Apr 20, 2017 02:41 AM EDT
Blue whales never became the largest animals lived on Earth till now by being delicate eaters and in the new video which is captured by scientists at Oregon State University projects how they choose and select their meals. According to the researchers, there is a reason for their discretion. The gigantic whales grow up to the length of three school buses at times which needs to be equalized carefully for the energy gained through their food intake with the energetic costs of feeding.
According to phys.org Leigh Torres, a principal investigator with the Marine Mammal Institute at Oregon State "Modeling studies of blue whales 'lunge-feeding' theorize that they will not put energy into feeding on low-reward prey patches," He also added that they can see the whale making selections which are obviously incredible, as per their video footages he said their footage shows this theory in action as aerial observations of blue whales feeding on krill are rare. The whale bypasses certain krill patches presumably because the nutritional payoff isn't sufficient and targets other krill patches that are more lucrative. They think this is because blue whales are so big, and stopping to lunge-feed and then speeding up again is so energy-intensive, that whales try to maximize their effort.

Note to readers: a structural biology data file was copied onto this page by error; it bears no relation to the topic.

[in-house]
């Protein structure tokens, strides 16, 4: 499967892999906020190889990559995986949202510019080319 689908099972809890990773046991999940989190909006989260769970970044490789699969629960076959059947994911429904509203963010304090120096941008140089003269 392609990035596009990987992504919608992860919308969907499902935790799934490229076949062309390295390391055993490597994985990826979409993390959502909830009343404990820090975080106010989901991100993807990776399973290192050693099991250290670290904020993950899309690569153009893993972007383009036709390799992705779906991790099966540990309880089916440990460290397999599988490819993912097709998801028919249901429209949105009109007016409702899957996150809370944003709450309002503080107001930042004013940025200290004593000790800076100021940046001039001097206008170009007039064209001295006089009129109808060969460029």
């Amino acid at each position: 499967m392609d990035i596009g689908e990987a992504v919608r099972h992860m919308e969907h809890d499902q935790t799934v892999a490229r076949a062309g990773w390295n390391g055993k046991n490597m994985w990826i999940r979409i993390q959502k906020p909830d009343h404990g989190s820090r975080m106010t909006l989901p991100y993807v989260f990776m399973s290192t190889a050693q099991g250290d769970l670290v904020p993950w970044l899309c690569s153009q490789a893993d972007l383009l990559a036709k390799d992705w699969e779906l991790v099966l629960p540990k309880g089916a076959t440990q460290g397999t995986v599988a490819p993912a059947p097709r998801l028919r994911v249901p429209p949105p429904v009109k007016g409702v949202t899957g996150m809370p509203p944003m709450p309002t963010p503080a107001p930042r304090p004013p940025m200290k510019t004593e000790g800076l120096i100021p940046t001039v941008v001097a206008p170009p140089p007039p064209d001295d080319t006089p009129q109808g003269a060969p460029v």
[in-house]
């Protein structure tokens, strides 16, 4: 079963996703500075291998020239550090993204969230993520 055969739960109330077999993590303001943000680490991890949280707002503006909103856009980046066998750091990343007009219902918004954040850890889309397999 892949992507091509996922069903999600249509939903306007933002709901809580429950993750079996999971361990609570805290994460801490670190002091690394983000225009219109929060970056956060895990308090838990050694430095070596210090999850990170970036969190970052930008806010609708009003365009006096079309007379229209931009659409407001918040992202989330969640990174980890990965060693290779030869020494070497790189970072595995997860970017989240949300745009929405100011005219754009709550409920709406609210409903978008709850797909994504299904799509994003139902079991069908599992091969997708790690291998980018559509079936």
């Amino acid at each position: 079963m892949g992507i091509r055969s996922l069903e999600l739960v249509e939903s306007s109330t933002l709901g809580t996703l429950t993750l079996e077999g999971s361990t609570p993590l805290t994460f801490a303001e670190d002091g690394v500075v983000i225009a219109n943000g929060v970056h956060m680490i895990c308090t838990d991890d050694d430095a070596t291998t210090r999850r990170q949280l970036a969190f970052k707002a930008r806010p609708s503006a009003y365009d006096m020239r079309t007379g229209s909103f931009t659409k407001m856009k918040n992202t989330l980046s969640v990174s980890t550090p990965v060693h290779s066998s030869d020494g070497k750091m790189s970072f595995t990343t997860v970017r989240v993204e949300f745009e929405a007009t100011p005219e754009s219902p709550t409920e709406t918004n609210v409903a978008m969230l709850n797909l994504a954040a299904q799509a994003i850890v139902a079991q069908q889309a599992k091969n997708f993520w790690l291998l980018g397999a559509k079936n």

The video, captured in the Southern Ocean off New Zealand was the place which the videos were captured showing a blue whale navigating towards a large number of krill - which may be as same as the size of the whale itself approximately. Then the whale turned on its side, oriented towards the starting of the krill bevy, and moves along its arbor through the entire plot, consuming nearly the entire krill crowd. The same whale reached a smaller mass of krill, which lies more upright on its way, but blasts through it indeed consuming.
Torres, who works out of Oregon State's Hatfield Marine Science Center in Newport said that they theorized this choice of blue whales which is clear from the video that they use this strategy. He said that the whale had the determination on the amount of krill to be gained and the effort used for having the meal should not compromise with that of slowing down. He even compared it with himself driving a car and slowing down when needed rather than applying brakes every 100 yards and accelerating it again.
As per the reports of Phys.org, The researchers analyzed the whale's lunge-feeding and found that it approached the krill patch at about 6.7 miles per hour. The performance of opening its colossal mouth to feed slowed the whale down to 1.1 mph - and getting that big body back up to cruising speed again requires a lot of energy. The rare footage was possible through the use of small drones.